While some people may have no symptoms from a herniated disk, and may have even had a herniated disk prior to a rear-end collision, the impact of a rear-end collision can cause herniated disk symptoms. Many people have no symptoms from a herniated disk, but depending on where the herniated disk is, it can result in pain, numbness, or weakness in an arm or a leg. Slipped or herniated disks can also be treated conservatively, and surgery is typically not necessary. However, serious complications and long-term injury can occur if it’s left untreated.

Spinal stenosis

Spinal stenosis occurs when the space inside the backbone is too small. This results in pressure on the spinal cord and the nerves that travel through the spine. Spinal stenosis occurs most often in the lower back and the neck. Some people with spinal stenosis have no symptoms, while others may experience pain, tingling, numbness, and muscle weakness. The most common cause of spinal stenosis is wear-and-tear changes in the spine. Untreated spinal injuries from rear-end collisions can certainly result in spinal stenosis. People who have severe cases of spinal stenosis may need surgery to create more space inside the spine. This can ease the symptoms caused by pressure on the spinal cord or nerves. But surgery can’t cure arthritis, so arthritis pain in the spine may continue.

Spinal fractures

A spinal fracture is a medical term for breaking any vertebrae. A healthcare provider will classify the fracture in the spine based on where it is located and how the vertebrae are broken. They’ll also classify the fracture as stable or unstable, depending on whether the vertebrae are out of their usual alignment. Spinal fractures are one of the more severe injuries associated with rear-end collisions. They’re more likely to stem from a high-speed collision or collision involving a heavy commercial vehicle because of the greater amount of force exerted on the spine. The recovery and treatment for a spinal fracture can vary depending on the type of fracture:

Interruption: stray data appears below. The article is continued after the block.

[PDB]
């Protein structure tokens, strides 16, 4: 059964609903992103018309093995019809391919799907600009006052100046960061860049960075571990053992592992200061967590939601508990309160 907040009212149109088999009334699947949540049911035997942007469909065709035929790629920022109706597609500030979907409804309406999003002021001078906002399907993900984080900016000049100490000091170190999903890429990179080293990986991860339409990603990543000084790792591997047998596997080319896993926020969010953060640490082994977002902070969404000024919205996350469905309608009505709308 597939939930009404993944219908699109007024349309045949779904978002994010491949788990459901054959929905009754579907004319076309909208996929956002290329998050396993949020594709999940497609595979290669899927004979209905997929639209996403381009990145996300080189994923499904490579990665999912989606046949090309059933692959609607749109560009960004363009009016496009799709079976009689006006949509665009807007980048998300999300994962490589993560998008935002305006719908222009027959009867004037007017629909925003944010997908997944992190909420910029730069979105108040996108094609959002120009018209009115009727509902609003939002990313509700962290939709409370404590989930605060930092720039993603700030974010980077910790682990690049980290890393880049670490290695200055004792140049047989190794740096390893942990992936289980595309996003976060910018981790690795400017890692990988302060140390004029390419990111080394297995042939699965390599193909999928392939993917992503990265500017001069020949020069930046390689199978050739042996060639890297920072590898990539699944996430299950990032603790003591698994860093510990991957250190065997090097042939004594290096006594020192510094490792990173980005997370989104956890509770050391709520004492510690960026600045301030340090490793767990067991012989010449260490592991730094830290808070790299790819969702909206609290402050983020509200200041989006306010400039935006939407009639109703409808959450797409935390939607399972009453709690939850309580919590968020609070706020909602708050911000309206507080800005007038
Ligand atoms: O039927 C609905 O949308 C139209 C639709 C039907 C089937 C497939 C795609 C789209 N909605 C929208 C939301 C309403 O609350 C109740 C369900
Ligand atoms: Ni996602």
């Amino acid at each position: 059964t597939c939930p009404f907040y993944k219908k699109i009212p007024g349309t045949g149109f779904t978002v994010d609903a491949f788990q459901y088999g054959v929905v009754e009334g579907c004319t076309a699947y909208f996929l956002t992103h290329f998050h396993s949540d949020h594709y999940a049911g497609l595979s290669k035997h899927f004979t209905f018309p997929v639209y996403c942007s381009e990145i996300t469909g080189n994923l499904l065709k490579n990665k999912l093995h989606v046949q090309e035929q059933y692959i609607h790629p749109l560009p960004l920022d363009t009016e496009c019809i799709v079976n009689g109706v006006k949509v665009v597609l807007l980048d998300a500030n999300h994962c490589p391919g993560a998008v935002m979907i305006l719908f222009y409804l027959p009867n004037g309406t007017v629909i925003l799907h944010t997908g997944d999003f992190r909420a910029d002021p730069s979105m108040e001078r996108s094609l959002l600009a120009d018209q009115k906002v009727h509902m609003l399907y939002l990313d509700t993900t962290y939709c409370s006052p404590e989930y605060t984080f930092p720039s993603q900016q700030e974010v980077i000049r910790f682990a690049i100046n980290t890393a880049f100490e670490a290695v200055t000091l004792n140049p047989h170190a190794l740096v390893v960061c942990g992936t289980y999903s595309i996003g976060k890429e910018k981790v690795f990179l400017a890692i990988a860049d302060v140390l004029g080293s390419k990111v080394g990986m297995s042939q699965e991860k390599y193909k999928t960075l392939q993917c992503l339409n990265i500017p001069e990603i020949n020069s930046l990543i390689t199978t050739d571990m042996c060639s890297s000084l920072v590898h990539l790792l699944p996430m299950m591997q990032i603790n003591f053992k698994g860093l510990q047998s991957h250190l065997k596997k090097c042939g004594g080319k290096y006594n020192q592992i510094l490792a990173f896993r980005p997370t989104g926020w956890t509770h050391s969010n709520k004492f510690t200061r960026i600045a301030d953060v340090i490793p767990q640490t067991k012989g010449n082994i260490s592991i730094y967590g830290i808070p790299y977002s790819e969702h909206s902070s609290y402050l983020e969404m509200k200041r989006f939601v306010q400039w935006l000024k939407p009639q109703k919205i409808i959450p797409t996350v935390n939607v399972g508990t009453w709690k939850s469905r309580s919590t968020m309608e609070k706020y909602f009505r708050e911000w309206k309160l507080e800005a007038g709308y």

• Burst fracture – Burst fractures happen when the spine is suddenly compressed with a strong force. They can cause the vertebrae to break into many pieces. There is a greater risk of spinal cord injury and spinal instability with a burst fracture.
  • Chance fracture – Chance fractures are caused by a strong force pulling the vertebrae away from each other. Instead of the spine getting compressed, Chance fractures happen when something pulls it apart. Many people with Chance fractures get them during car accidents after their seatbelt catches their lower body and their upper body is jerked forward. Always wear your seatbelt with the shoulder harness around the upper half of your body.
  • Compression fracture – Compression fractures are small breaks or cracks in the vertebrae. Fractures in the bone cause the spine to weaken and collapse. Over time, these fractures affect posture. The spine curves forward and the person looks “hunched over” (kyphosis). Compression fractures usually happen in the thoracic (middle) part of the spine, especially in the lower thoracic area. Medical providers also call them vertebral compression fractures (VCF).

Most spinal fractures don’t need surgery and may be resolved by wearing a back brace for a few months. However, severe spinal fractures will need to be surgically repaired.

Medical providers will classify spinal fractures as stable or unstable. With a stable fracture, the injury that broke the vertebrae didn’t push or pull them out of their usual place in the spine. Surgery is less likely with a stable fracture. Unstable spinal fractures happen when an injury moves the vertebrae out of their usual alignment. They’re more serious than stable fractures and carry a higher risk of needing surgery. They also carry a higher risk for dangerous complications that can affect your spinal cord.

Injured in a Rear-end Accident? Get Help from Brown & Crouppen Law Firm

If you are involved in a rear-end collision and experiencing pain, it is important to seek medical treatment right away. If a rear-end collision results in injury, minor or severe, it’s best to consult with an experienced lawyer as soon as possible. An experienced lawyer can help you build a strong case from the very beginning. The attorneys at Brown & Crouppen can help you seek financial compensation for injuries, medical bills, property damage, and other damages that may have resulted from the car crash.

Getting started is easy. Request a free case evaluation online or call us at (888) 802-0827. Our rear-end accident attorneys are located in St. Louis, Kansas City, and surrounding areas to serve you. And remember, our accident & injury lawyers work on a contingency-fee basis, meaning there are no upfront costs or legal fees – we only get paid if you win.


Brown and Crouppen Law firm Logo
CTA popup
Unlock Our FREE Auto Accident Checklist

Hurt in an auto accident? Sign up for our newsletter to receive a FREE auto accident checklist and guide written by the attorneys at Brown & Crouppen Law Firm to help jump-start your recovery.

Text with a live representative
Text “GETBC” to 314-222-2222
Standard rates apply